“What we know is the congestion has gotten significantly worse, the economy is being hampered, the bridge is still there and we have a significant need to replace it,” he said. “So if you can focus on the knowns and be reflective at the same time, I think that’s a good recipe.”
Carley Francis, Washington State Department of Transportation’s southwest regional administrator, is another veteran of the Columbia River Crossing. A planner by profession, Francis worked on the failed project for more than six years and served as its spokeswoman, answering media questions and helping disseminate information to those dubious of the project’s merits.
Today, Francis is working behind the scenes to lay the foundation for a second project that will build on previous work. She has met with each member of Clark County’s legislative delegation to establish and maintain communication lines in hopes of avoiding a second legislative defeat.
Francis is focused more on developing a plan for how to move forward, instead of pinpointing what will be built in bridge, freeway and transit elements.
“The ‘what’ is sticky and messy, so we have to do a good ‘how,’ ” she said.
Growth and congestion
The I-5 Bridge’s two spans opened in 1917 and 1958. The bridge started reaching capacity during weekday peak hours nearly 30 years ago, within a decade of the December 1982 opening of the Interstate 205 Bridge. The second bridge led to massive growth in Clark County, where the population increased by 45 percent during the 1990s.
Since the Columbia River Crossing ended in 2013, Clark County has added another 53,000 residents. During those six years, Vancouver’s population grew by almost 3,500 residents a year. Ridgefield, one of the fastest growing cities in Washington, has seen its population skyrocket by 60 percent since 2013.
“This community has changed tremendously,” McEnerny-Ogle said. “With or without the bridge, we are going to continue to grow. Ridgefield will continue to grow.”
More growth often means more congestion. About 135,000 vehicles a day use the I-5 Bridge. According to the Southwest Washington Regional Transportation Council, I-5 near the bridge is congested for 11 hours on weekdays, from 5:45 to 9:45 a.m. north of the river and from 1 to 8 p.m. south of the river. Traffic crawls at only 11 mph during peak congestion.
The I-5 Bridge is a traffic chokepoint in the Portland region. INRIX, a Kirkland-based traffic analytics firm that issues an annual traffic scorecard, ranked Portland as having the nation’s 10th worst congestion that costs drivers $1,625 a year in wasted time.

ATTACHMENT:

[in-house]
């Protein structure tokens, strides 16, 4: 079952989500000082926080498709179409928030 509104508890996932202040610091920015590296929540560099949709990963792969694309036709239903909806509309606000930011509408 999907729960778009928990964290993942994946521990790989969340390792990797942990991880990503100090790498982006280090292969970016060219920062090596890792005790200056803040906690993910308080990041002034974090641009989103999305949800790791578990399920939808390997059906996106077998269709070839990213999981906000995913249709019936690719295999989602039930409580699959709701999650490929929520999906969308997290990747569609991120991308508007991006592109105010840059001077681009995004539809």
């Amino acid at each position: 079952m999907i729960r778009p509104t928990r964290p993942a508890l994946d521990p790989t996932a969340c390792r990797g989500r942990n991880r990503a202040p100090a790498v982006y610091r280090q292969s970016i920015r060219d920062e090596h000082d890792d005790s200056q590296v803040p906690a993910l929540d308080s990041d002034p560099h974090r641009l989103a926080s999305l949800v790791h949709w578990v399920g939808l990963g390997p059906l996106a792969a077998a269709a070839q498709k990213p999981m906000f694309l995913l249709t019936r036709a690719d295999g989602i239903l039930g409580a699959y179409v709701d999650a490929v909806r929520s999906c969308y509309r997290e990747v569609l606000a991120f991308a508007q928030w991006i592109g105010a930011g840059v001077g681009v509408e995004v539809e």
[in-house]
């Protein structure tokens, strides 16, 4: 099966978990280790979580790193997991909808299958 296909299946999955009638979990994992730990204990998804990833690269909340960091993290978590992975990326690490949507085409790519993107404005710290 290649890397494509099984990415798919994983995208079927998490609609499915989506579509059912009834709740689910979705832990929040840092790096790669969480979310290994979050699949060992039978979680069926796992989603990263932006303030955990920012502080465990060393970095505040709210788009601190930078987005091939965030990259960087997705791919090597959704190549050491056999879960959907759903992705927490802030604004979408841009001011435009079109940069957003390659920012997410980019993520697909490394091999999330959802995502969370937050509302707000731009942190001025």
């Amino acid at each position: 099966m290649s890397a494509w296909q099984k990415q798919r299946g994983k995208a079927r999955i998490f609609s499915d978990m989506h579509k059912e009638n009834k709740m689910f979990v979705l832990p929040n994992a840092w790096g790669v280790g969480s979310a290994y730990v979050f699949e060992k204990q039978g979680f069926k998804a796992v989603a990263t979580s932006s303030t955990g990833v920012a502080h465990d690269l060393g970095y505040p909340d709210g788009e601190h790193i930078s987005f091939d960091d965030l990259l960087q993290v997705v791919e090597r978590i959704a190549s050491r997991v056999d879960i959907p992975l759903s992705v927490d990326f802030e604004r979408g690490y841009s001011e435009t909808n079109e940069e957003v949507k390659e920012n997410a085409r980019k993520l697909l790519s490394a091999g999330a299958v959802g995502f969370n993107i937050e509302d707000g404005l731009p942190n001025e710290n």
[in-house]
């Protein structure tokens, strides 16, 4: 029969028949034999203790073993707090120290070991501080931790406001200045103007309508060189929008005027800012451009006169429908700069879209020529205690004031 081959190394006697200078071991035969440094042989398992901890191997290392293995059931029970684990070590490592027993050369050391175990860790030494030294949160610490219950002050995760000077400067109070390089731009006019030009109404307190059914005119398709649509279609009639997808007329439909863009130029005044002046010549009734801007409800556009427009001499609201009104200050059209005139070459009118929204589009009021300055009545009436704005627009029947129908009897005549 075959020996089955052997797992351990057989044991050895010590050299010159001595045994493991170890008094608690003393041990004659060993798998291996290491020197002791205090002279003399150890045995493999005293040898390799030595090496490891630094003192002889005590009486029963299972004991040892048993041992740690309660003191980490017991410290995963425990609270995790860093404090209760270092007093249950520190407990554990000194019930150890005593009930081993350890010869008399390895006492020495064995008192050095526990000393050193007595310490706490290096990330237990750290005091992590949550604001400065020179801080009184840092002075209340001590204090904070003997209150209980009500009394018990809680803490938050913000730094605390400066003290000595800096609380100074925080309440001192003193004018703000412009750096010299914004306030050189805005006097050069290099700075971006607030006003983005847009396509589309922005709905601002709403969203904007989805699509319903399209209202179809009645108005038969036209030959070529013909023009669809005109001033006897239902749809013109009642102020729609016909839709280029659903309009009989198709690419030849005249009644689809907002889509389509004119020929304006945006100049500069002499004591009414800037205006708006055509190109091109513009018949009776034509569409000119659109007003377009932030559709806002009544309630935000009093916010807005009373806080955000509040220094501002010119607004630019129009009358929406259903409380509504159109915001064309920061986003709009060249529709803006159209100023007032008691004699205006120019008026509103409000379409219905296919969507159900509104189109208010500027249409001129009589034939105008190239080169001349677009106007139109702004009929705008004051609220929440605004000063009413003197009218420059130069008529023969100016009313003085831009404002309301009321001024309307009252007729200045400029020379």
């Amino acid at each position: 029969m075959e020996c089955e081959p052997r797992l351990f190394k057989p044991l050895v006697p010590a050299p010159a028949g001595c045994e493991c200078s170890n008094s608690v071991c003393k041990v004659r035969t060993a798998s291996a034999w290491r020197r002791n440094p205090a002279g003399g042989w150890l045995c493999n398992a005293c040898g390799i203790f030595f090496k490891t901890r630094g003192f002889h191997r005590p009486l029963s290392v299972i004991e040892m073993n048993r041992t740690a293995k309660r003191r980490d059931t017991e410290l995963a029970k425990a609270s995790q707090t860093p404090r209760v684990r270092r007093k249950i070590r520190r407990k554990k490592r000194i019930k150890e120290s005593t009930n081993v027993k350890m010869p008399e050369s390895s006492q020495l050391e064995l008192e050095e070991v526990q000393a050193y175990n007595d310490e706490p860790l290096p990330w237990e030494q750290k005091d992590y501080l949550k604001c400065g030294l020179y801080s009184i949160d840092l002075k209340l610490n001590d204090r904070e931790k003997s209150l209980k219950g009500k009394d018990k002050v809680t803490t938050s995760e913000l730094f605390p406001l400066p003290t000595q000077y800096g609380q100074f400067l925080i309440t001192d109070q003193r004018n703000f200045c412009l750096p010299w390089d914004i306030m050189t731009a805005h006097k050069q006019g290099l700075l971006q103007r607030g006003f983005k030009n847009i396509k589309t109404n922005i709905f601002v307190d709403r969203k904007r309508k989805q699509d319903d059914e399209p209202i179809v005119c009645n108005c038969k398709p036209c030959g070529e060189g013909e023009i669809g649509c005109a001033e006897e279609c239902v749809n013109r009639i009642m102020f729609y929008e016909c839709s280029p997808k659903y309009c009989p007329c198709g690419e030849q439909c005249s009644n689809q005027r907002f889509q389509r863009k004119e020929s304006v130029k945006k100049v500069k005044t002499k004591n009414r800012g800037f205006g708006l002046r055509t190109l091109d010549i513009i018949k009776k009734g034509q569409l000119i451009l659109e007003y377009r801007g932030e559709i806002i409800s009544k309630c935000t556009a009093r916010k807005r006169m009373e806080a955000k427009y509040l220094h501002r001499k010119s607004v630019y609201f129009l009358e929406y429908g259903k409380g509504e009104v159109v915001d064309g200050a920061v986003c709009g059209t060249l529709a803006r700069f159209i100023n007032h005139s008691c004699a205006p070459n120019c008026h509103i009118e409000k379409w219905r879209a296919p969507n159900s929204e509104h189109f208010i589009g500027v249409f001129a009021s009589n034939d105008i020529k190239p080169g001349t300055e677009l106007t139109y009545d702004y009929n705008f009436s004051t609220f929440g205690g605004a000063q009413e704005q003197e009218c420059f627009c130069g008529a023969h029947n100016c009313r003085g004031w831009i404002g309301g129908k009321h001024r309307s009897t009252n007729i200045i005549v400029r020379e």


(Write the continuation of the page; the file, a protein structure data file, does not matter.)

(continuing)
The American Transportation Research Institute lists I-5 at the Columbia River as the nation’s 29th biggest truck bottleneck. According to statistics compiled by DKS Associates, a transportation engineering and planning firm, 65 percent of weekday truck traffic from the Port of Vancouver heads south on I-5.
Unlike the Columbia River Crossing, Clark County’s state legislators support replacing the bridge.
State Sen. Annette Cleveland, D-Vancouver, said the I-5 Bridge prompted her to first run for the Legislature in 2012. Decades ago, she remembers driving to Portland while in high school and encountering a chain-reaction crash with fatalities on her return trip, a memory that remains vivid today.
Eight of the nine state lawmakers from the 17th, 18th and 49th legislative districts agree the top priority is replacing the I-5 Bridge, Cleveland said.
“What’s different is we are starting from a place of a shared goal,” she said. “We have consensus, and that is entirely different from the past.”
Cleveland said the group’s only holdout is state Rep. Vicki Kraft, R-Vancouver, adding that Kraft may still fall in with the rest of the delegation.
“None of us who have been working on this on this side of the river dispute there needs to be more bridges in the future,” Cleveland said.
The delegation also agrees that a new interstate bridge must have a transit component, Cleveland said, but it hasn’t locked onto connecting to Portland’s light-rail system or expanding C-Tran bus rapid transit service, which is operating on Fourth Plain Boulevard and could begin service on Mill Plain Boulevard in 2023.
Nearly a quarter century has passed since Clark County voters trounced a February 1995 plan to increase sales and motor vehicle excise taxes to help finance a light-rail line to Hazel Dell. Light rail remains a hot button issue for those who consider it emblematic of everything they don’t like about Portland and don’t want to see here.
Portland leaders aren’t saying, “No light rail, no bridge,” at least not publicly. In August, Portland’s mayor, Metro’s council president, a Multnomah County commissioner and the executive directors of TriMet and the Port of Portland signed a three-page letter to Oregon Gov. Kate Brown and Washington Gov. Jay Inslee outlining their support for a bridge replacement project.